Warren Buffett may be the most successful value investor of our time, but even he had mentors. At age 20, a young Buffett stumbled upon Benjamin Graham's book The Intelligent Investor. It was a pivotal moment in Buffett's life, and to this day, he credits Graham as one of his greatest teachers.

Graham's value-investing philosophy was simple: Pay $0.50 to $0.70 to buy $1 of assets. With that in mind, we asked three Motley Fool contributors to cut through the clutter and find three stocks selling below their true value. Read on to see why Apache Corporation (NYSE:APA), Kroger (NYSE:KR), and XPO Logistics (NYSE:XPO) are on their lists.

Pumps in an oil field at sunset

Image source: Getty Images.

Still undervalued but rising

John Bromels (Apache Corporation): If you don't think a stock that's risen more than 34% so far this year could possibly still be undervalued, you don't know Apache Corporation. The well-managed oil and gas driller was one of the few independent U.S. drillers that didn't cut its dividend during the oil price slump of 2014-2017. But the market showed Apache no love, pummeling the company's shares worse than the vast majority of its peers'.

Apache's share price dropped 71.3% between the beginning of 2014 and the end of 2018. That's despite the company's announcement of a massive oil and gas find in the Permian Basin of western Texas in 2016. It's also despite the company's production starting to show consistent growth since bottoming out in Q2 2018.

But the market may have finally caught on to Apache's status as a deep value play. So far this year, shares have handily outpaced the overall industry, as measured by the SPDR S&P Oil and Gas Exploration & Production ETF, which has only risen 18.9%. However, it roughly tracks the increasing prices of crude oil. Brent crude prices have once again topped $70 per barrel, with WTI crude not far behind at about $64 per barrel.

With the big summer driving season just around the corner and crude-oil prices continuing to climb, industry trends look favorable to Apache. That makes April a fantastic time to consider buying this beaten-down driller.

Kroger is priced for Armageddon

Jamal Carnette, CFA (Kroger): Continuing the Buffett theme, the Oracle of Omaha famously stated that "you have to buy when there is blood on the streets." That sums up the opportunity Kroger presents rather succinctly. The stock is trading at an enterprise-value-to-EBITDA ratio of 6.5, versus 13 for the S&P 500; the forward price-to-earnings ratio is 10, compared to the S&P 500's 17.5.

Shares have been under pressure since Amazon announced it was buying Whole Foods. This risk appeared overstated, but that narrative changed with Kroger's fourth-quarter earnings report, showing top-line contraction of 9.5% and margin erosion. However, this was an overreaction, on account of a convenience-store divestiture, an extra week in the year-ago period, and lower fuel prices for gas sales. Excluding transient or extraordinary items, Kroger increased total sales 1.6%. The company has been taking advantage of this bearishness by strategically buying up shares at low valuations.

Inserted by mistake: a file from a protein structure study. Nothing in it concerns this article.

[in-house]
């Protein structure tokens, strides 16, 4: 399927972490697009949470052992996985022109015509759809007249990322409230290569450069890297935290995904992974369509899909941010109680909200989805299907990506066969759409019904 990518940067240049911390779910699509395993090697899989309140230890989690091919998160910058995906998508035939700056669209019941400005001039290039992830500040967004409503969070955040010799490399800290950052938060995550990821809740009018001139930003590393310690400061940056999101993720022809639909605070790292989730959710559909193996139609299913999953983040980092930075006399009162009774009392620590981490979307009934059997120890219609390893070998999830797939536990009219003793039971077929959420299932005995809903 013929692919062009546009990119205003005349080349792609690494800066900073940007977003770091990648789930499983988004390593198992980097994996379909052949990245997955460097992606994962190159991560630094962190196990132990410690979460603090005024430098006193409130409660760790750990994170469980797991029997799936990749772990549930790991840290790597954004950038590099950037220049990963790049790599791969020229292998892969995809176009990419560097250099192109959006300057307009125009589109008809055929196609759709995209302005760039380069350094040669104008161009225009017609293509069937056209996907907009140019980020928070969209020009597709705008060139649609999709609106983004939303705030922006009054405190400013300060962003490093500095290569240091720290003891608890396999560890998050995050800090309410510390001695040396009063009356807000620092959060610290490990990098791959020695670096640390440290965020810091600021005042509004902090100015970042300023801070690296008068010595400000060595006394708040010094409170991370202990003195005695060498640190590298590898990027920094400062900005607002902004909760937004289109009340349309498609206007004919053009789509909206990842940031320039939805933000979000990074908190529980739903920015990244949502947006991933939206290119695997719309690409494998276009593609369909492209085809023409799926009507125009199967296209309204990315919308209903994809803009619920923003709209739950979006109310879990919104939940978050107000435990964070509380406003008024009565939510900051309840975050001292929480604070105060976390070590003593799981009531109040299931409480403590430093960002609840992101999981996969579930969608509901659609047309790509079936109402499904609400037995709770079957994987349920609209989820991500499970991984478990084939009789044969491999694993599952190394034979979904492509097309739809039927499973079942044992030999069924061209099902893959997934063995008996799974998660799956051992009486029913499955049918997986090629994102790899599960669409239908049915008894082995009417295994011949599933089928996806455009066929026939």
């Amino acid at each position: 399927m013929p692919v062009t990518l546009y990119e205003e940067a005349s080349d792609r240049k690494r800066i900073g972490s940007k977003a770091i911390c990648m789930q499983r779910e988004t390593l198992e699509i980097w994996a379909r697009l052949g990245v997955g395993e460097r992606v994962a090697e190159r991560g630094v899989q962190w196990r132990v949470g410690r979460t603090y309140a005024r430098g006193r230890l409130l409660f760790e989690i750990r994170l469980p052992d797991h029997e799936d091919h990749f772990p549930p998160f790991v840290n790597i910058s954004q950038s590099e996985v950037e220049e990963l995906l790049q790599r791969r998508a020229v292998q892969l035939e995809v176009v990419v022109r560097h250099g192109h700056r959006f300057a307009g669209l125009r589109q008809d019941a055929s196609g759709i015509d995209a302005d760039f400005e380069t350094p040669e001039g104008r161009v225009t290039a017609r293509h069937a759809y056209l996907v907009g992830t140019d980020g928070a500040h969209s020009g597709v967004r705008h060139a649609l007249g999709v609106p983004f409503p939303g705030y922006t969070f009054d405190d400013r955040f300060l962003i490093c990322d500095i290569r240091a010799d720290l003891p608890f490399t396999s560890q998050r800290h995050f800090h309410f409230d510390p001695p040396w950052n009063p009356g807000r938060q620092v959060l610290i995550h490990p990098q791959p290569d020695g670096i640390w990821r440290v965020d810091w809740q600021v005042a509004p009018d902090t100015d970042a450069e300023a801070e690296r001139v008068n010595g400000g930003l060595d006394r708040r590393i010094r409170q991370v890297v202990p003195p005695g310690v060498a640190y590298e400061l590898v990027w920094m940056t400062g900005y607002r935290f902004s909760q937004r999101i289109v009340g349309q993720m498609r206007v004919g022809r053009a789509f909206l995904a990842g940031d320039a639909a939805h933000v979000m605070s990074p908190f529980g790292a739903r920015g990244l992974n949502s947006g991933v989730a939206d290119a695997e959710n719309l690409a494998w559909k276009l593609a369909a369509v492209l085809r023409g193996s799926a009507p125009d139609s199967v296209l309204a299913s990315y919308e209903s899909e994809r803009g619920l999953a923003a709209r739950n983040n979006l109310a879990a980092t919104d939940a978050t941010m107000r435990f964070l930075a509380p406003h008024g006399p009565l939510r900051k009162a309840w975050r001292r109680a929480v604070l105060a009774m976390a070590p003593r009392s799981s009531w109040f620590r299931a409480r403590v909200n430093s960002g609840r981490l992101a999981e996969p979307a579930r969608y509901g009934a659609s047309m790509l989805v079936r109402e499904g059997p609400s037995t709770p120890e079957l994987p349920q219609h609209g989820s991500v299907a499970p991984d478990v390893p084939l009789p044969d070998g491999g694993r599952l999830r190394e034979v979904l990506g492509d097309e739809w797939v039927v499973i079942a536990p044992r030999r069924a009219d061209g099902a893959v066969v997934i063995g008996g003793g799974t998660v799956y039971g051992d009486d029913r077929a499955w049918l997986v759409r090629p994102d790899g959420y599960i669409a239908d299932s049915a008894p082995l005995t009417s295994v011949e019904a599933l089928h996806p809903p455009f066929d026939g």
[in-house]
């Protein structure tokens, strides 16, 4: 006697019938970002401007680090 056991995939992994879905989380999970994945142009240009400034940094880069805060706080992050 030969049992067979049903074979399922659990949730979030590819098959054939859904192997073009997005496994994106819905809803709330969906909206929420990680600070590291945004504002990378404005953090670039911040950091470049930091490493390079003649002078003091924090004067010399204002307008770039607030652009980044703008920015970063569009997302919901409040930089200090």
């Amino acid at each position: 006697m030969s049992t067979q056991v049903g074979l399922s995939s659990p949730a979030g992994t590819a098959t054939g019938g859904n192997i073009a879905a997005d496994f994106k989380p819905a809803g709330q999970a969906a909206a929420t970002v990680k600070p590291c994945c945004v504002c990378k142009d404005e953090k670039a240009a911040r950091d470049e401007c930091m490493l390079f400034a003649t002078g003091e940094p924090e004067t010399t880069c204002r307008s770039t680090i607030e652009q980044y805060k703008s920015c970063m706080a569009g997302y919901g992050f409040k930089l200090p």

One thing I'm watching is margin erosion. Kroger has had to pay higher wages and invest in the digital experience for long-term viability, so I expect thinner margins in the short run. However, shares appear to be pricing in the worst-case scenario, and the sell-off is likely overdone in relation to its competitive position.

Shipping boxes on a conveyor belt

Image source: Getty Images.

On the road to recovery

Rich Duprey (XPO Logistics): Companies fall into the "value" category for any number of reasons, including doubts about the efficacy of their business theses. XPO Logistics is going through that right now after its largest customer -- believed by most to be Amazon.com -- took $600 million worth of business away. Another $300 million worth remaining from that customer is seen as still at risk.

One of the ways XPO has grown to be one of the largest logistics providers in the world is by rolling up the industry under its umbrella. Chairman and CEO Bradley Jacobs has made a career out of buying up businesses and turning them into industry leaders; he did so with United Waste Systems and United Rentals, and he has been doing the same with XPO. The loss of Amazon's business might have put that on hold, but the case for XPO isn't dead.

Just last year XPO Logistics was considered an acquisition target, and by none other than Amazon. A good case could still be made that as Amazon builds out its own logistics business, adding XPO would immediately catapult it to the forefront.

Yet beyond a speculative acquisition play, XPO is worthy of consideration on its own. Its business is still expected to produce some $600 million in free cash flow this year, because it still provides services for major customers like Home Depot (one of the other companies reportedly interested in acquiring it), IKEA, and Wayfair. It provides a holistic, end-to-end system for customers who don't want the hassle of building one themselves.

The turmoil in the company, though, has knocked back its valuation to very attractive levels. It trades at just 14 times next year's earnings, at a fraction of its sales, and at only 12 times the free cash flow it produces. Right now, XPO Logistics is a value stock worth considering.